37 year-old Russian photographer Ayar Kuo presents Sitim, her latest body of work documenting a pagan Yakutian cleansing ritual that is repeated every year. Yakutia (or Sakha Republic) is a large, federal republic situated in the far east of Siberia, from where Ayar originally is.
Hello Ayar, thank you for this interview. What are your main interests as a photographer?
Photography allows me to discover the world around me. I’m not necessarily an outgoing person, and photography helps me approach people and develop a deeper contact with them. It keeps teaching me to pay more attention to the details of life, and stimulates my curiosity and desire to learn.
Your series Sitim documents a Siberian traditional ritual known as Yssah. Can you describe the ritual in more detail, and is it tied to any cult or religion?
Yssah is a celebratory and beautiful event filled with magic power. The atmosphere of this holiday is very particular. It seems to force any onlooker into the same state as that of the participants who believe in the spirits of Ajyy.
It’s a very important holiday for many Yakutians. Once a year we bow before our deities, forgetting ourselves, merging with nature to feel like parts of the universe. People believe that in so doing, they cleanse themselves of the tiredness bad thoughts, illnesses and dark energy accumulated over the year. All the cermenonies are in their own way aimed at renewal and regaining an initial state of cleanliness. A very important part of the process is offering wholehearted thanks to the superior deities of Ajyy, to nature and to the universe.
The Yssah ritual culminates in the Greeting of the Sun. What is the function of this final part of the ceremony?
The ritual takes place during the summer solstice, when the sun is closest to us. The point of the greeting is to extend ourselves as much as possible towards the sun so that it will renew and restore us.
Of all celebrations, the Greeting of the Sun is probably one to attract the biggest mass gathering. You will see a thousand people participating even if it’s raining or the sky is covered with clouds and there’s not a chance of seing the rays of the sun. They will nonetheless stand with their hands reaching out towards the sky and believe that the sun will rise and cleanse them with its rays. It’s an incredible spectacle that could sway the most obstinate atheist! I love this ceremony for its simplicity, and at the same time for its power.
What does your series’ title Sitim refer to, exactly?
In Yakutian, the word sitim refers to the invisible thread that binds a person to the universe, or to another person. In these bonds lies the essence of all that happens, it’s these connections that make people believe, love, live, create. I think this definition completely reveals the meaning of Yssah.
Do you believe in the Yssah ritual yourself, or did you take your photographs just as an observer?
I was born and raised in Yakutia. We didn’t have a particularly religious education, but as a child you soak up traditions from ways of living and thinking and from what happens around you, so to some extent none of this ever felt alien to me. All this learning happens very naturally, without any pressure on the individual. I try to participate in all the ceremonies despite the fact that I’m behind the camera.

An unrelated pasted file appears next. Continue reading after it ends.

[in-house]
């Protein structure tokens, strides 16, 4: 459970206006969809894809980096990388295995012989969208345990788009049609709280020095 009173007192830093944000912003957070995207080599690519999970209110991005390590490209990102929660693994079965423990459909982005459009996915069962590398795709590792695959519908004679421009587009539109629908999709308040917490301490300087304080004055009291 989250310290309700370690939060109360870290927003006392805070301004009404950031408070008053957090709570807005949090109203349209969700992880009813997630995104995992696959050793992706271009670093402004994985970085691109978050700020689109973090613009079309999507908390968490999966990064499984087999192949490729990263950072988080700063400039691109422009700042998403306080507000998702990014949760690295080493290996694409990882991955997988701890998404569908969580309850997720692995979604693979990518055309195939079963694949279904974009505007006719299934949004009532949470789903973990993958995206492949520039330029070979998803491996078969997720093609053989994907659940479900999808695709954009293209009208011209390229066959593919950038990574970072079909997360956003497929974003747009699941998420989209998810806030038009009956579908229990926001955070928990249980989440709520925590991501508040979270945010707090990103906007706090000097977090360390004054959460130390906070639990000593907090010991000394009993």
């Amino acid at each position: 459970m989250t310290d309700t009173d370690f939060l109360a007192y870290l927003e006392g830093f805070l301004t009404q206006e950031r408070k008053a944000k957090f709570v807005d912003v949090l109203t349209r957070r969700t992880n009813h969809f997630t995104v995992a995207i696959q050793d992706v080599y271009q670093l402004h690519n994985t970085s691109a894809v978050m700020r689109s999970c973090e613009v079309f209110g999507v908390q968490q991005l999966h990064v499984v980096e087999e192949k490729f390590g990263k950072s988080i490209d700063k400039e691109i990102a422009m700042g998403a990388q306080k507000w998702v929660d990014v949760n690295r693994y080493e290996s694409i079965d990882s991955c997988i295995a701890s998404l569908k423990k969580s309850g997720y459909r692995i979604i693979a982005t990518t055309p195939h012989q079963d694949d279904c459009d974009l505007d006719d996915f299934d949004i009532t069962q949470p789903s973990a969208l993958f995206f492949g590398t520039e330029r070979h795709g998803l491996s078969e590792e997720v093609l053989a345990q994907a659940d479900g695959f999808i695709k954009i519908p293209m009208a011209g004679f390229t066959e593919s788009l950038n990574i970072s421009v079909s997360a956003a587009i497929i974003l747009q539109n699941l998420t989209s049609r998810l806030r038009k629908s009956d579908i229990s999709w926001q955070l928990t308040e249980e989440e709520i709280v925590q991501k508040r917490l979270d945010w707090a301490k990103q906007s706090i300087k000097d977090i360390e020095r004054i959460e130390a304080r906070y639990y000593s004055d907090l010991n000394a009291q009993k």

Myths, traditions and superstitions have become the principal sources of this work. When a person believes in something mystical, he can enter into a certain state, which I want to convey. This ceremonial holiday contains such a cumulated force of these states that it has kept inspiring me and leading me further into discovery. I visited about 20 Yssahs over 5 years and I think I will continue shooting these events for years to come.
What do you hope gets across to the viewer seeing your images?
My aim is not to provoke reactions such as «How beautiful!» and so on. I’d like people to approach my work like one approaches new knowledge, so that after they’ve looked at the photographs, they want to know even more. In the end, a picture is no more than an image, and it’s up to the viewer what they want to ascribe to images.
Did you have any specific references or sources of inspiration in mind for Sitim?
I felt a longing to do this. Not only to express the essence of Yakutia during the time I was living many thousand miles away in St Petersburg, but also as a way of getting to know my country better. Every time I went back, I’d feel as if my eyes were open wider and notice so much that I hadn’t noticed while living there before. So in a way, the force that drove this project was brought about by separation from my motherland.
What have been the main influences on your photography?
Observing how people express their feelings; their reactions to specific events. Everything that plunges people into profoundly emotional states. Talking with people. Life itself inspires me more than, say, the work of other photographers. I love re-watching the films of great directors such as Tarkovsky, Sokurov and Paradjanov.
Who are some of your favorite contemporary photographers?
I feel close to the work of Russian photographers in general because I understand and sympathise with the themes they cover. I like the black and white images of Tatyana Plotnikova, each of which is a real labour of love. I like Russia-based Japanese photographer Ikuru Kuwadjima, who spends time really penetrating the surroundings he plans to depict. And I admire Evgenya Arbugaeva, a fellow Yakutian, for her ability to create timeless fairy tales from contemporary reality.
Choose your #threewordsforphotography.
Myths. Connection. People.